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A & P Chapter 12

Endocrine

QuestionAnswer
What is the Endocrine System? Ductless glands; secrete hormones directly into the bloodstream (to relay messages) Responds slowly, exerts long-lasting effects, adapts slowly to continual stimulation
Describe Steroid Hormone? Passes easily through a cells's membrane; once inside the cell, they bind to receptors in the nucleus
Describe a nonsteroid? Can't penetrate the cell wall; they bind to the receptors on the cell surface
What is the second messenger system? A cascade of processes that influences a cell's response to a hormone
The pituitary gland influences MORE or LESS of the body processes than any other gland? More
Is the anterior pituitary LARGER or SMALLER that the posterior pituitary? Larger
What type of tissue does the pituitary gland cosnsist of? Glandular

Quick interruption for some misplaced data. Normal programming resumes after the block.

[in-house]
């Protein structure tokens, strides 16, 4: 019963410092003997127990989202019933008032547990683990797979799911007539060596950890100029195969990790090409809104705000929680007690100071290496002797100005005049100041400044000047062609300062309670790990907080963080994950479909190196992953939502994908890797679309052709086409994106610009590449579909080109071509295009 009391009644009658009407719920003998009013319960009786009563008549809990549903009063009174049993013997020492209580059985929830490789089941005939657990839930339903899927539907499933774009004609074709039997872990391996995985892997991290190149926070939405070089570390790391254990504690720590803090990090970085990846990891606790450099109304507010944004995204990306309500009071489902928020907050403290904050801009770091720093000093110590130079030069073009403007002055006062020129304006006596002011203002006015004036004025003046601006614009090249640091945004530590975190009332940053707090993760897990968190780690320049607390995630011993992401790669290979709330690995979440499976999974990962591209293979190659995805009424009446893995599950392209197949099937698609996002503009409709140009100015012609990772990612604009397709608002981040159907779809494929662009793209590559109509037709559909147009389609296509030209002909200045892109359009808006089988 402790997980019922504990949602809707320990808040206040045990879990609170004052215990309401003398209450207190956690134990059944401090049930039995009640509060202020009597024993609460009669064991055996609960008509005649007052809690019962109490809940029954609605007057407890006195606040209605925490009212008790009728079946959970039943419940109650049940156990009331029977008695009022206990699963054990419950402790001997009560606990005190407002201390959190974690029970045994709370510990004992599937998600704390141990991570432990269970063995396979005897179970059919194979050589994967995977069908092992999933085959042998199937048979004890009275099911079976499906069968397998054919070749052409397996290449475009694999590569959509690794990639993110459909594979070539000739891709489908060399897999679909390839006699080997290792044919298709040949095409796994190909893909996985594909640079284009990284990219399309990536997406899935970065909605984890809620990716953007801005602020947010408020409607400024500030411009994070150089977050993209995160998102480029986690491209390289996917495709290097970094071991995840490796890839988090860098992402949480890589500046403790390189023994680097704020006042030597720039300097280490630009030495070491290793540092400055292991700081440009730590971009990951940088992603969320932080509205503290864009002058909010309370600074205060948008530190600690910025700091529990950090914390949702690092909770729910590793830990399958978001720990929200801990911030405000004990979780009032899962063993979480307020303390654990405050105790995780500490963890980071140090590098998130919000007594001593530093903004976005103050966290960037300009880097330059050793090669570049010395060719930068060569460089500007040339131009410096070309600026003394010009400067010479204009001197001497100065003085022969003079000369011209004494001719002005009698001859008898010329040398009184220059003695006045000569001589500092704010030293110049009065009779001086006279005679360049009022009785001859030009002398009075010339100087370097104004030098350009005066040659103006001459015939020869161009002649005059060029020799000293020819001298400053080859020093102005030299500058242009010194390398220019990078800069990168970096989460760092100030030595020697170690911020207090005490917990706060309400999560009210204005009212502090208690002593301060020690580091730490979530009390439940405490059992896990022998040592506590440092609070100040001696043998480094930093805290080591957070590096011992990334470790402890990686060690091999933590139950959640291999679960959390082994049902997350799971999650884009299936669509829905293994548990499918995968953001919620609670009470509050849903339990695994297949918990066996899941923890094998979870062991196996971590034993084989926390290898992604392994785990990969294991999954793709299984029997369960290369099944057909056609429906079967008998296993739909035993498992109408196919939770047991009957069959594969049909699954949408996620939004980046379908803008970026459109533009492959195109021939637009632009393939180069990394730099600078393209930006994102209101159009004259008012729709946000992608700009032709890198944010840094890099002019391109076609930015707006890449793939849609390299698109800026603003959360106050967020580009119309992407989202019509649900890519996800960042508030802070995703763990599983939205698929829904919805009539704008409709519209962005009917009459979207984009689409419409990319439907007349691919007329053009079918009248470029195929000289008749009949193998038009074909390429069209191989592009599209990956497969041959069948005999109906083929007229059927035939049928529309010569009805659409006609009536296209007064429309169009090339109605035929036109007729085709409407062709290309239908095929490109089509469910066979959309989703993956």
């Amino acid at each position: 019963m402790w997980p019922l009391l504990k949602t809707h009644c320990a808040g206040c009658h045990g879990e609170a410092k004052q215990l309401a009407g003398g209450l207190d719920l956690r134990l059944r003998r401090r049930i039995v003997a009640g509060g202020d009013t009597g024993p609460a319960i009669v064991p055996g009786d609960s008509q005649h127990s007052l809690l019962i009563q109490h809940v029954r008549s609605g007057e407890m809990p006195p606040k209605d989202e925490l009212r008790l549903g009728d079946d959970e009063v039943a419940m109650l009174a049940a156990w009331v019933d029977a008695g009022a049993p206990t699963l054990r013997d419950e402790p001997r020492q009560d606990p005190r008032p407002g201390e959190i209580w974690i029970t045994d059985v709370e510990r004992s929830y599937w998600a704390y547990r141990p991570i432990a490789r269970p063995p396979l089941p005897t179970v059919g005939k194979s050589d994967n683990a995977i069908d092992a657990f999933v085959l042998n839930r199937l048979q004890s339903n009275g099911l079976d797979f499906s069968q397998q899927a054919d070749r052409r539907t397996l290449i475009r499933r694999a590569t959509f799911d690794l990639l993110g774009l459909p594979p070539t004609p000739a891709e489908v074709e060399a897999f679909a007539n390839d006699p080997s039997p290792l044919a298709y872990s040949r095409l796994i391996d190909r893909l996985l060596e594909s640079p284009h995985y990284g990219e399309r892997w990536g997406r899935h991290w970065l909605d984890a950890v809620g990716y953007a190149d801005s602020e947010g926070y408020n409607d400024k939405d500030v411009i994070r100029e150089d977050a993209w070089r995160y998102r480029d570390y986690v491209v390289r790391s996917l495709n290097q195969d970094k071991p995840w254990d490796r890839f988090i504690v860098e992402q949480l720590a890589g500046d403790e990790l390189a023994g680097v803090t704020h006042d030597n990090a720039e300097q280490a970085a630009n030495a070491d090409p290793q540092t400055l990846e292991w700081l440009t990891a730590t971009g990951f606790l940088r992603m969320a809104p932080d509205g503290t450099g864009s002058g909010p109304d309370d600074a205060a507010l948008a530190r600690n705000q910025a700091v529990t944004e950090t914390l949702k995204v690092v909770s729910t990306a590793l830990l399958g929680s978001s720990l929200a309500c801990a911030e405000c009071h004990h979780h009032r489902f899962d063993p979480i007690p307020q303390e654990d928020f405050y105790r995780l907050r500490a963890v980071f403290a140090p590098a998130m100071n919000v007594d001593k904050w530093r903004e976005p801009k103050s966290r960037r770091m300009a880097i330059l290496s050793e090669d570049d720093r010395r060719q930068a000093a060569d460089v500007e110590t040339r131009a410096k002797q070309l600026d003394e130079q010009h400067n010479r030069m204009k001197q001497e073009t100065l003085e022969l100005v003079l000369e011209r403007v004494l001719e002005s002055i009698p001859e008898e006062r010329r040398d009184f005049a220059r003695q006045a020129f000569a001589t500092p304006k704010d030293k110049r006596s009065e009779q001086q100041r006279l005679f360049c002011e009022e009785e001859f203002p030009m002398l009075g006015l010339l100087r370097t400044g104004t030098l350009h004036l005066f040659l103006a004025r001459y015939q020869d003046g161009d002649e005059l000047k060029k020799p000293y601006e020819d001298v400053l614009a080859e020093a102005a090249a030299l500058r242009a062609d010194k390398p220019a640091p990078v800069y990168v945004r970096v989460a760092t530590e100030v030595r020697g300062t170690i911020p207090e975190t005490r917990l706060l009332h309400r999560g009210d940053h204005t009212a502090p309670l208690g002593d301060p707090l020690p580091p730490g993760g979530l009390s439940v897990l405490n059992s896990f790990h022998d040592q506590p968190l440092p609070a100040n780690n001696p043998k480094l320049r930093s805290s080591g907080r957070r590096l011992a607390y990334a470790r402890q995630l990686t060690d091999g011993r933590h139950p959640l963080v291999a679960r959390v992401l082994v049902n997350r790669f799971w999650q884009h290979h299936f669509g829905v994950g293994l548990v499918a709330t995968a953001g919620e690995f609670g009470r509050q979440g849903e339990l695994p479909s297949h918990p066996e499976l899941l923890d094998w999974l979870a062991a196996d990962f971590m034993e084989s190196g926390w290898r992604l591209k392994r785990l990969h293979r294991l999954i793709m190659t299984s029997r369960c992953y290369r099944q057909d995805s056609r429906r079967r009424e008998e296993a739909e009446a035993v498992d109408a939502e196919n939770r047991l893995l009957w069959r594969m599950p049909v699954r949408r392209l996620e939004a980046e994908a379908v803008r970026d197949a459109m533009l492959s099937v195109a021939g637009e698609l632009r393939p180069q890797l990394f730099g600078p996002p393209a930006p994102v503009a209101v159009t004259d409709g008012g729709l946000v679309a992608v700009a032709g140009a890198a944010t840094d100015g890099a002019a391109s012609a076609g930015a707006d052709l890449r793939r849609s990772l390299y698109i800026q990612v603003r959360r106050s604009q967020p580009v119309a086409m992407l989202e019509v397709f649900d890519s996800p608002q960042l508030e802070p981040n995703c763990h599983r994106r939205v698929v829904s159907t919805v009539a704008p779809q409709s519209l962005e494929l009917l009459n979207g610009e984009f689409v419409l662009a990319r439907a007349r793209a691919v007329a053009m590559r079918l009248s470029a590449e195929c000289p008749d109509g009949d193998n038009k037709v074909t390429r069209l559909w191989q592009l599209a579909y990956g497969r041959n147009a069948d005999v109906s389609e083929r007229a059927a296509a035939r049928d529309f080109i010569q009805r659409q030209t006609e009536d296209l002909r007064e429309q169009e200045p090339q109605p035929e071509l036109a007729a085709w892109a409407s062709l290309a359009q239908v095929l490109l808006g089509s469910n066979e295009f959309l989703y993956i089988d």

What does the anterior pituitary synthesize & secrete? A number of hormones
Where do hormones synthizie? In the hypothalamus
When the hormones are synthesized in the hypothalamus, what does it stimulate to secrete its hormones or supports secretion of its hormones? Anterior Pituitary
What do the hormones of the anterior pituitary stimulate? Other endocrine cells to release their hormones?
What is Thyroid-stimulating hormone (TSH)? Stimulates the thyroid gland to secrete thyroid hormone
What is Prolactin? Stimulates milk production in the mammary glands in females
What is Adrenocorticotropic hormone (ACTH)? Stimulates the adrenal cortex to secrete corticosteroids
What is Luteinizing hormone (LH)? Stimulates ovulation a in females
What is Follicle-stimulating hormone (FSH)? Stimulates the production of eggs in the ovaries of females
What is Growth hormone (GH)? Acts on the entire body to promote protein synthesis, lipid and carbohydrate metabolism, and bone and skeletal muscle growth
What does the posterior pituitary do? Stores the hormones antidiuretic hormone (ADH) and oxytocin which are synthesized by the hypothalamus
What does oxytocin do? Stimulates contraction of the uterus during childbirth and triggers the release of milk from the breast during lactation